Rob Houwing, Sport24 chief writer
Cape Town – Some slightly embittered Test-loving purists may well have stayed away, but Newlands began its cricketing New Year almost as though normal service was on offer ... with a virtual full house providing a pulsating atmosphere on Friday.
Yes, the novel Twenty20 meeting between the Proteas and Springboks, to mark the start of the three-day “Festival of Cricket”, was light years removed in gravitas terms from more customary five-day international fare expected at the picturesque venue over the period, but some 15,000 spectators and lots more television viewers seemed blissfully unfazed by the stand-in brew.
“Good time had by all” was probably the horribly clichéd but most fitting verdict to emerge from the light-hearted spectacle, with the national cricketers sticking to the unwritten script by generously facilitating a pretty tight finish.
If anything, the various Boks either past or present cramming their chests and biceps into cricket shirts probably revelled in the rare occasion more.
They did, after all, confirm that some of them are truly no mugs at the summer pursuit – Bob Skinstad was just one to stamp his ample, natural personality on proceedings – and also only reminded that if sportspeople have irresistible competitive juices at a chosen pursuit, they will also transfer fairly seamlessly to others when required.
It was that particular observation which got me thinking that if a dissident handful of folk got little pleasure out of the fare witnessed, their ranks might well have included a couple of nervy Super Rugby coaches, already hard at work planning their 2014 campaigns which begin next month.
New Sharks director of rugby Jake White and Stormers head coach Allister Coetzee, for example, would have found it difficult to suppress winces as they watched such prize assets as Willem Alberts, Frans Steyn, Bismarck du Plessis, Duane Vermeulen and Tiaan Liebenberg show a quiet but still tangible and impressive resolve not to be the butt of any giggles for rank incompetence at a different pursuit.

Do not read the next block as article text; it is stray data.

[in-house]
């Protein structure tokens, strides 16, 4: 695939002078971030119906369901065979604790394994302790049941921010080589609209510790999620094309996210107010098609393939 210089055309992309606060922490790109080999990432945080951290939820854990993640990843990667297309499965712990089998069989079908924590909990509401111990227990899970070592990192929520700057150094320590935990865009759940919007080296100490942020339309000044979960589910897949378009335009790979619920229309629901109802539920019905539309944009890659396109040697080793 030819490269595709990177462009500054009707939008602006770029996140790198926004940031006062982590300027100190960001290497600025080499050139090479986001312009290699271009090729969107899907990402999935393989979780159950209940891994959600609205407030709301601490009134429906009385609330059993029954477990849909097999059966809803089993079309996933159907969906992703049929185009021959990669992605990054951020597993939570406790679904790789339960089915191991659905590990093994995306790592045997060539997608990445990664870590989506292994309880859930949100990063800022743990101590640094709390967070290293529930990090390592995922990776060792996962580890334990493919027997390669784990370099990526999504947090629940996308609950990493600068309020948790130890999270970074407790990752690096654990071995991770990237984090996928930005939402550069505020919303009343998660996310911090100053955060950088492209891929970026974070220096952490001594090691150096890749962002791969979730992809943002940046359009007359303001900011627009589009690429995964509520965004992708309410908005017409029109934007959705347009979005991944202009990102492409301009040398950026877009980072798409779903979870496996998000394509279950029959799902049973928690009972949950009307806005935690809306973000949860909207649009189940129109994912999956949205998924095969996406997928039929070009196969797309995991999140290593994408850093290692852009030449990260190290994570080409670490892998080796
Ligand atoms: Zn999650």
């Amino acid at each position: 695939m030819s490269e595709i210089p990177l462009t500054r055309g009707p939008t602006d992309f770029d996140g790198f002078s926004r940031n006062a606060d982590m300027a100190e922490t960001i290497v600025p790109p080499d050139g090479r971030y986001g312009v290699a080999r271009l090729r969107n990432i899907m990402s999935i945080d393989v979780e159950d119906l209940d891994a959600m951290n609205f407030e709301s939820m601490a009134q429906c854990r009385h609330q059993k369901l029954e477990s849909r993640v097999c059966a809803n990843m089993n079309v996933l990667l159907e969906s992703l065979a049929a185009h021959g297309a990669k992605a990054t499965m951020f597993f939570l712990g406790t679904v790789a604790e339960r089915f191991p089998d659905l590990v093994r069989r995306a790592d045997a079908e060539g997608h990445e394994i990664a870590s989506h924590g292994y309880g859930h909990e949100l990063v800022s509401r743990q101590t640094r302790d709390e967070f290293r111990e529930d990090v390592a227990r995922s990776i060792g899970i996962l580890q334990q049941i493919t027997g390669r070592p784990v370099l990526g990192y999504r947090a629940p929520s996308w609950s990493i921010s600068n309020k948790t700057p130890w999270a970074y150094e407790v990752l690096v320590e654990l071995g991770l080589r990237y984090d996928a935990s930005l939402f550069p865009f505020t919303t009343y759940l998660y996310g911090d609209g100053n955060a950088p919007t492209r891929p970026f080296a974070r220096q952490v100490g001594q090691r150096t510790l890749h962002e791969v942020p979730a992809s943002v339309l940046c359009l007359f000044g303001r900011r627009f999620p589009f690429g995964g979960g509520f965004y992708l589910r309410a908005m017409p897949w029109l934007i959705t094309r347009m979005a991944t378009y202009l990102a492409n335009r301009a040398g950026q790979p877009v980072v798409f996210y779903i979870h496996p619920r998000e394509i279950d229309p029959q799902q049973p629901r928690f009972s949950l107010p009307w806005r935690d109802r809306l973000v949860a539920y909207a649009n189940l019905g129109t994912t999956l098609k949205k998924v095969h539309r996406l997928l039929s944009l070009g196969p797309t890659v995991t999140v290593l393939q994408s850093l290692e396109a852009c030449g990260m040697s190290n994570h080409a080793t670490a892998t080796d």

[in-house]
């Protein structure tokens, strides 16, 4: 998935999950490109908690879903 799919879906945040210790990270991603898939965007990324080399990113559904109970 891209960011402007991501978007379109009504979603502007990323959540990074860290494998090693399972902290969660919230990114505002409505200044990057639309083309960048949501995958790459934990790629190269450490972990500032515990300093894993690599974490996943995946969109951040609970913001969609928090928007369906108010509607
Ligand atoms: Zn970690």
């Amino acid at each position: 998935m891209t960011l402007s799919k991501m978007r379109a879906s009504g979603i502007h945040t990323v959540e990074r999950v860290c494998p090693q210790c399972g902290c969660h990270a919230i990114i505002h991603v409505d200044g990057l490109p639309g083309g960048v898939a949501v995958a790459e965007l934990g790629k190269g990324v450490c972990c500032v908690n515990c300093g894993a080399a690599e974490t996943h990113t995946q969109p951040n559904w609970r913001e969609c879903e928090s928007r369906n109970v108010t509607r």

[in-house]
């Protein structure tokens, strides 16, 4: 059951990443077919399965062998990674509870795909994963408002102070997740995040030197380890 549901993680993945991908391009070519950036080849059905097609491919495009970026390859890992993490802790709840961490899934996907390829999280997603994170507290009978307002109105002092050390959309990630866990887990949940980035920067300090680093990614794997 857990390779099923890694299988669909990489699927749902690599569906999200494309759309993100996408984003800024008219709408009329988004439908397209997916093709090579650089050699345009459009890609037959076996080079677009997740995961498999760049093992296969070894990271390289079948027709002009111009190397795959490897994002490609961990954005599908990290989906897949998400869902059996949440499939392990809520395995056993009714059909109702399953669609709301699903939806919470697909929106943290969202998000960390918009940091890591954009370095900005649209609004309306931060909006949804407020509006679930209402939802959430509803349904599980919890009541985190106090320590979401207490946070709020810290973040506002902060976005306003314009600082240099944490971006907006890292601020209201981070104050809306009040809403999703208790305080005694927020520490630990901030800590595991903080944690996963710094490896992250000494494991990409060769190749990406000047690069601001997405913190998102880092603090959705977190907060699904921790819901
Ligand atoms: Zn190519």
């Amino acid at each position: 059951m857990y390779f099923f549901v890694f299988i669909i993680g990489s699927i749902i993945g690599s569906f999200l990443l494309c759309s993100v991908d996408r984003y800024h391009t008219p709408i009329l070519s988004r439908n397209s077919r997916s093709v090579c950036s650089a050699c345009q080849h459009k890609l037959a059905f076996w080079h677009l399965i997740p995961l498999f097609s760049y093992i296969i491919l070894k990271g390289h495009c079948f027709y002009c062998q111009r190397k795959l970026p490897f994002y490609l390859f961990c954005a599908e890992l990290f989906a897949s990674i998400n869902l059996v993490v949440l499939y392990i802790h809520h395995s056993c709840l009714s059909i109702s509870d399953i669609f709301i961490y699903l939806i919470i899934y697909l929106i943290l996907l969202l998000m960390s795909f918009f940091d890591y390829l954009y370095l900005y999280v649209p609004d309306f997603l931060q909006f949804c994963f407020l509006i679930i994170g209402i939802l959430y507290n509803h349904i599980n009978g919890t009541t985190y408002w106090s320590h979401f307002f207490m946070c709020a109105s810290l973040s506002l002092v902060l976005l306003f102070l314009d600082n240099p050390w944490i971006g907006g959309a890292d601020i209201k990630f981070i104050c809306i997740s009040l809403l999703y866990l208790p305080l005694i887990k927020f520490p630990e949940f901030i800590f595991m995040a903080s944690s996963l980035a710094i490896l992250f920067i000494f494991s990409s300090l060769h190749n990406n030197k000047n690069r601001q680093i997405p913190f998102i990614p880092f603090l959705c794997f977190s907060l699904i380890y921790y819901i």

Let’s face it, injury mishaps are a fact of life in an array of sports, and if they are still likeliest to happen to rugby players in their own, notoriously collision-dominated environment, disaster striking slightly outside their areas of main familiarity can hardly be discounted.
You don’t want to cocoon people too obsessively (former England goalkeeper Dave Beasant once missed two months of a soccer season after dropping a bottle of mayonnaise on a toe in the supposed sanctuary of his own home) but bosses can get neurotic about their sporting trump-cards in this pro era ... and every now and then on Friday there were moments when anxiety just flickered.
Behemoth loose forwards Alberts (Sharks) and Vermeulen (Stormers), for instance, threw themselves about with illuminating stealth and zeal in the field.
It did not fully escape this writer’s attention that the 120kg former, who traditionally suffers shoulder woes, made one stop where he landed quite heavily on the right one and almost hyper-extended his arm, whilst the latter -- no stranger to the surgeon’s knife and the dreaded medical abbreviation “ACL” -- went forcefully to the turf on both knees in bravely preventing a boundary in a pretty unorthodox way.
Then how about that burly backline unit, Steyn, crashing over the rope while attempting a catch and leaving a noticeable puncture in an advertising board from key event sponsor Cell C?
Needless to say, the utility back also batted later in cap rather than helmet – once a free spirit, always a free spirit – and did that despite there being tennis ball-like bounce on offer and one or two Proteas specialist seamers like Lonwabo Tsotsobe not being shy to go cheekily well back of a length from time to time.
Hearts might have been in mouths in the immediate proximity, too, when dual Bok and Sharks allies Alberts and Du Plessis converged on a rolling, boundary-heading ball near the fence from different sides and, if both had put in a dive, might have engineered a head-on smash with rather gruesome consequences for both enforcers.
Keep in mind that painful bodily clashes aren’t reserved for rugby alone: Steve Waugh (broken nose) and Jason Gillespie (fractured shin) can vouch for that after they ran sickeningly into each other during a Test between Australia and Sri Lanka at Kandy in 1999 – a subsequent picture taken of them alongside each other in hospital beds made them look like bandage-laden survivors of the brutality of Gallipoli in World War I.
Fortunately no such apocalyptic events did occur at Newlands, which was probably just as well because “Bissie” reminded in a post-match TV interview that Super Rugby training for him – and presumably several others who played the T20 game -- begins as soon as Monday.
Just one twisted Bok ankle on the increasingly greasy evening surface might have been enough to can this worthwhile exercise for future purposes.
Instead, I fancy there may instead be spirited calls for another go some time. Don’t you?*Follow our chief writer on Twitter: @RobHouwing